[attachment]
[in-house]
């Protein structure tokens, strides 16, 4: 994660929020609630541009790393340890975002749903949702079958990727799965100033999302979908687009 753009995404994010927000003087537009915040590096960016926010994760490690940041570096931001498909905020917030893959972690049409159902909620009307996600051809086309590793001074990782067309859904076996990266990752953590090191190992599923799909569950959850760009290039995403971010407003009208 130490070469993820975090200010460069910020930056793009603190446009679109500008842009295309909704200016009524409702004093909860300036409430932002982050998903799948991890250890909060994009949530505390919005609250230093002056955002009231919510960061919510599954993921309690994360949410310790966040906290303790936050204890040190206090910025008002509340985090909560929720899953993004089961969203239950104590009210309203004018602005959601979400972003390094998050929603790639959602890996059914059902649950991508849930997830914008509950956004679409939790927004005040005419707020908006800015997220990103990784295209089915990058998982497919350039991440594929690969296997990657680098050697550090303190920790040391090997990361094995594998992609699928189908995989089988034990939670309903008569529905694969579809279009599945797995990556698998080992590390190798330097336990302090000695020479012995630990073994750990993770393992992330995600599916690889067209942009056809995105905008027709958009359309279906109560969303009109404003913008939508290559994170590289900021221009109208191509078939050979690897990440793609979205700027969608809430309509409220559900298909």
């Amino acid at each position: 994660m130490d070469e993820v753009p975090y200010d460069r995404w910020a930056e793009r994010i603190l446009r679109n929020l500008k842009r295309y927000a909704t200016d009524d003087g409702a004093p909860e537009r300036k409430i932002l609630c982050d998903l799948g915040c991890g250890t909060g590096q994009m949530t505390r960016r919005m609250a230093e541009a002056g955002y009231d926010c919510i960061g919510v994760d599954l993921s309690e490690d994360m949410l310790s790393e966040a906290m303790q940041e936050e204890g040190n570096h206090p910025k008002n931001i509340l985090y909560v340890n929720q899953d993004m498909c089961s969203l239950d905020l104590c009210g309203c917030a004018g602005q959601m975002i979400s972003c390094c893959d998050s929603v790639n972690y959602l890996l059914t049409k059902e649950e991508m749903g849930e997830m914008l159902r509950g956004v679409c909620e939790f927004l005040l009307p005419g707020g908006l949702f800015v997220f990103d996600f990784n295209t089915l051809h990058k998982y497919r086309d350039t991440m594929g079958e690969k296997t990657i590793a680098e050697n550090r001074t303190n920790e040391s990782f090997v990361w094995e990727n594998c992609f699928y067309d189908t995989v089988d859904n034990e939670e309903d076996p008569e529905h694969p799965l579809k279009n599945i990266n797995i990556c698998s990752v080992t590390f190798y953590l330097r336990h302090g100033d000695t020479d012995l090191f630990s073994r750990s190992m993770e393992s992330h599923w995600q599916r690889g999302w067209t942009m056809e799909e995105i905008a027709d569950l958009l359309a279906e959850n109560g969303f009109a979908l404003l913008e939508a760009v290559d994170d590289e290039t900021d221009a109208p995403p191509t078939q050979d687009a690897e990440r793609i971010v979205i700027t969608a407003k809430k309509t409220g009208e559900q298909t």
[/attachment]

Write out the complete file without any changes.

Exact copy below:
[in-house]
């Protein structure tokens, strides 16, 4: 994660929020609630541009790393340890975002749903949702079958990727799965100033999302979908687009 753009995404994010927000003087537009915040590096960016926010994760490690940041570096931001498909905020917030893959972690049409159902909620009307996600051809086309590793001074990782067309859904076996990266990752953590090191190992599923799909569950959850760009290039995403971010407003009208 130490070469993820975090200010460069910020930056793009603190446009679109500008842009295309909704200016009524409702004093909860300036409430932002982050998903799948991890250890909060994009949530505390919005609250230093002056955002009231919510960061919510599954993921309690994360949410310790966040906290303790936050204890040190206090910025008002509340985090909560929720899953993004089961969203239950104590009210309203004018602005959601979400972003390094998050929603790639959602890996059914059902649950991508849930997830914008509950956004679409939790927004005040005419707020908006800015997220990103990784295209089915990058998982497919350039991440594929690969296997990657680098050697550090303190920790040391090997990361094995594998992609699928189908995989089988034990939670309903008569529905694969579809279009599945797995990556698998080992590390190798330097336990302090000695020479012995630990073994750990993770393992992330995600599916690889067209942009056809995105905008027709958009359309279906109560969303009109404003913008939508290559994170590289900021221009109208191509078939050979690897990440793609979205700027969608809430309509409220559900298909």
């Amino acid at each position: 994660m130490d070469e993820v753009p975090y200010d460069r995404w910020a930056e793009r994010i603190l446009r679109n929020l500008k842009r295309y927000a909704t200016d009524d003087g409702a004093p909860e537009r300036k409430i932002l609630c982050d998903l799948g915040c991890g250890t909060g590096q994009m949530t505390r960016r919005m609250a230093e541009a002056g955002y009231d926010c919510i960061g919510v994760d599954l993921s309690e490690d994360m949410l310790s790393e966040a906290m303790q940041e936050e204890g040190n570096h206090p910025k008002n931001i509340l985090y909560v340890n929720q899953d993004m498909c089961s969203l239950d905020l104590c009210g309203c917030a004018g602005q959601m975002i979400s972003c390094c893959d998050s929603v790639n972690y959602l890996l059914t049409k059902e649950e991508m749903g849930e997830m914008l159902r509950g956004v679409c909620e939790f927004l005040l009307p005419g707020g908006l949702f800015v997220f990103d996600f990784n295209t089915l051809h990058k998982y497919r086309d350039t991440m594929g079958e690969k296997t990657i590793a680098e050697n550090r001074t303190n920790e040391s990782f090997v990361w094995e990727n594998c992609f699928y067309d189908t995989v089988d859904n034990e939670e309903d076996p008569e529905h694969p799965l579809k279009n599945i990266n797995i990556c698998s990752v080992t590390f190798y953590l330097r336990h302090g100033d000695t020479d012995l090191f630990s073994r750990s190992m993770e393992s992330h599923w995600q599916r690889g999302w067209t942009m056809e799909e995105i905008a027709d569950l958009l359309a279906e959850n109560g969303f009109a979908l404003l913008e939508a760009v290559d994170d590289e290039t900021d221009a109208p995403p191509t078939q050979d687009a690897e990440r793609i971010v979205i700027t969608a407003k809430k309509t409220g009208e559900q298909t």